Former Massachusetts Gov. Mitt Romney (R) sees his chances of beating President Obama as "better than 50-50."
The Republican presidential candidate said Tuesday that his chances of beating Obama are "very good," something he attributes to the economy.
"I probably do give myself better than 50-50 odds, but it's up to the American people. And I'll tell them what I believe, and if that works, great," he said on NBC's "Today" show.
"There's no sure thing in politics, but this is a time when the American people are really concerned about the scale of government — they want to cut it back — and they're concerned about the economy, long-term and short-term. And that's in my wheelhouse," he explained.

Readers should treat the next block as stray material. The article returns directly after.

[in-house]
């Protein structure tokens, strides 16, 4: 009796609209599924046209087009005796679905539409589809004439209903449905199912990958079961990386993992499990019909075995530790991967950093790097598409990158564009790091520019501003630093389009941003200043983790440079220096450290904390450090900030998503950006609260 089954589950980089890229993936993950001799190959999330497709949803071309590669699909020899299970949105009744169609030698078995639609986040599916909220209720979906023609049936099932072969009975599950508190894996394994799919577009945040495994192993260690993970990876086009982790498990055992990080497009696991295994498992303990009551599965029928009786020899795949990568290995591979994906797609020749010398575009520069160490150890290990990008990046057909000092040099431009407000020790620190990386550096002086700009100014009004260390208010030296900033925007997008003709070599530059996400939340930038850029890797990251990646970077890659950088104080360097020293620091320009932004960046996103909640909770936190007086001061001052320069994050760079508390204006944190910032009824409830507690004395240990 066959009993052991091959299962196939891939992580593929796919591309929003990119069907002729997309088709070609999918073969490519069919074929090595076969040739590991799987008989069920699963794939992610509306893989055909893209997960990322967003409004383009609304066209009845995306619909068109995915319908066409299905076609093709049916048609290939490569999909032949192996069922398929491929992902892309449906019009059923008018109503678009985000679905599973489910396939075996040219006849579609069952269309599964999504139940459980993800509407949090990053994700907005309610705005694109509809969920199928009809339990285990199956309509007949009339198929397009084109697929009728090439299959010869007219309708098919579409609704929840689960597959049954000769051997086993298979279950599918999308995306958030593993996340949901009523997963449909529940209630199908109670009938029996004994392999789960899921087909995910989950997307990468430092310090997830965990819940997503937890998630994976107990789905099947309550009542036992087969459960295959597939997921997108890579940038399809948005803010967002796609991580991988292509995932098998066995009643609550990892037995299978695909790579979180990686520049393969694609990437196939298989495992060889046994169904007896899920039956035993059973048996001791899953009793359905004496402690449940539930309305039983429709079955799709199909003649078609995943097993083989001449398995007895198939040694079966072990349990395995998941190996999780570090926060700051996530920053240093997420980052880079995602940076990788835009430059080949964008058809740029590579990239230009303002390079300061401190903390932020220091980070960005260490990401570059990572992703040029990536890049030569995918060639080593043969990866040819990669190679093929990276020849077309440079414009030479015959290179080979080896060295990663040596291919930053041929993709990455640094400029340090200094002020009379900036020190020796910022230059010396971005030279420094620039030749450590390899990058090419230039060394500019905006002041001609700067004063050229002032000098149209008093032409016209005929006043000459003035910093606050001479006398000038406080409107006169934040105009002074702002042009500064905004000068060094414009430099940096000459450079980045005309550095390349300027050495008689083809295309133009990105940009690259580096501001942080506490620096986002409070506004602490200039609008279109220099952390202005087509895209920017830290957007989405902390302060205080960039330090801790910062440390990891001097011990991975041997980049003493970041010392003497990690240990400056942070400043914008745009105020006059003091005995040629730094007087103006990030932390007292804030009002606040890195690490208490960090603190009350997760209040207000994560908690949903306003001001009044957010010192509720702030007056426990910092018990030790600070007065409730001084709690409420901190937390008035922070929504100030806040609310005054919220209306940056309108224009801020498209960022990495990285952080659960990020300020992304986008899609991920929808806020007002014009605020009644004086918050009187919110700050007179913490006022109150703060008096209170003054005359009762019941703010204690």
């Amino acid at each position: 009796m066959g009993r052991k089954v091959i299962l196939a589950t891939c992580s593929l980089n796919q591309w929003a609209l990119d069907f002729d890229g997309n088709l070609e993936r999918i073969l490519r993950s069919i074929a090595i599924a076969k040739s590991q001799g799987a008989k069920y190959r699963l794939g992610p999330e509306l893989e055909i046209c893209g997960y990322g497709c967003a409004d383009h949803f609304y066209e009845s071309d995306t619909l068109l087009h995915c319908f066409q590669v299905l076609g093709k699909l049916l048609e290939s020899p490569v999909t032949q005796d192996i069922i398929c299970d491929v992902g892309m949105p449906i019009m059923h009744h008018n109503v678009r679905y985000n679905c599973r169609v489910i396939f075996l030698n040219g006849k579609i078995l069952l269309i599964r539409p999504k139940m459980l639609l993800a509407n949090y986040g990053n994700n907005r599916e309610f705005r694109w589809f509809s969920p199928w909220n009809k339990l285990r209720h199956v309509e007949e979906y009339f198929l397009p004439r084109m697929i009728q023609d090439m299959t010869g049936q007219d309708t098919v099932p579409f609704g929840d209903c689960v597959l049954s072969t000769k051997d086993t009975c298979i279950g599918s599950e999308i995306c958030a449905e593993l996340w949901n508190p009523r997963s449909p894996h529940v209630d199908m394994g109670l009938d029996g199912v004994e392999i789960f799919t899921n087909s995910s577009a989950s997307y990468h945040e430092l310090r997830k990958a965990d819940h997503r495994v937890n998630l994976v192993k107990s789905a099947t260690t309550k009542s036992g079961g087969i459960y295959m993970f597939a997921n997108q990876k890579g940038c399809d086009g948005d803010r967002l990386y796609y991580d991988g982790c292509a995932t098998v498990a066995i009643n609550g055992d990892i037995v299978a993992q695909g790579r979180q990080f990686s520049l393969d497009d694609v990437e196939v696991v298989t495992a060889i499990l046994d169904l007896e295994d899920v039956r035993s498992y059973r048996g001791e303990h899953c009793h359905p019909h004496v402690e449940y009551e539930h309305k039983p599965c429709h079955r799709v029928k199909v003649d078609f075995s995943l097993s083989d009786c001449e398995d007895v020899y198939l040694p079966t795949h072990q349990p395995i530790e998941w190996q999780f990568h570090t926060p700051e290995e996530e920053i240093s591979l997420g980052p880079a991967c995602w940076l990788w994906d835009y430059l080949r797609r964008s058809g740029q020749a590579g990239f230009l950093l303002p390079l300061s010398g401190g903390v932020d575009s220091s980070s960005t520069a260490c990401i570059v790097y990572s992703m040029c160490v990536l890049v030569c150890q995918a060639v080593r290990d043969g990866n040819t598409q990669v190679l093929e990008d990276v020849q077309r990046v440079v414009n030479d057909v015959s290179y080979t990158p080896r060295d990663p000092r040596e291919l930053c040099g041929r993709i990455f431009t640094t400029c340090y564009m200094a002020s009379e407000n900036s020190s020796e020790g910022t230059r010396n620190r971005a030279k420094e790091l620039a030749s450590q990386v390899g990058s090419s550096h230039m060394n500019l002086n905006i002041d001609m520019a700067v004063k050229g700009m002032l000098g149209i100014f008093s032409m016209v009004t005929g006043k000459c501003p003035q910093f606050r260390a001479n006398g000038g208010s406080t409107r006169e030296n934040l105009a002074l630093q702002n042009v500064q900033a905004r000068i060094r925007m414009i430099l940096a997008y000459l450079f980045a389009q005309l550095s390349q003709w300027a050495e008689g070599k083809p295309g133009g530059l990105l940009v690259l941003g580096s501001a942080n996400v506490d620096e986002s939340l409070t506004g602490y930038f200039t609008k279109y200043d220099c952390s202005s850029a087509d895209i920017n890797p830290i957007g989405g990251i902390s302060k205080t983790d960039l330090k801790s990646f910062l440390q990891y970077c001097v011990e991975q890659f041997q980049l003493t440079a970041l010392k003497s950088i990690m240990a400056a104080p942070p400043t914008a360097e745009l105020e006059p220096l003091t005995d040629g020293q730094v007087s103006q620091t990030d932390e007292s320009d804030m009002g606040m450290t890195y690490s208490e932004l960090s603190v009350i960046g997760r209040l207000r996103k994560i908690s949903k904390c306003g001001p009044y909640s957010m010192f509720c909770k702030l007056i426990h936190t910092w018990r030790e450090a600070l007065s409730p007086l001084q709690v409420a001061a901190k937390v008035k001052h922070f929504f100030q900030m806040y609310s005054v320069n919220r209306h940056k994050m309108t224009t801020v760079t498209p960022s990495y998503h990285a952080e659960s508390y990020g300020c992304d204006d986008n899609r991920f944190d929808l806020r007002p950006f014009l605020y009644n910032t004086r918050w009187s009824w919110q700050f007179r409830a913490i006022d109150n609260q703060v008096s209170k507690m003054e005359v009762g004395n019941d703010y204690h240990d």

Romney is the presumptive front-runner in the Republican field, with most polls showing him at or near the top of the pack of GOP candidates for the party's presidential nomination next year.
But most polls also show Obama with a lead at this point in the race over his would-be Republican challengers, including Romney, whose margin in head-to-head match-ups against Obama is typically smaller than some of the other Republican candidates'.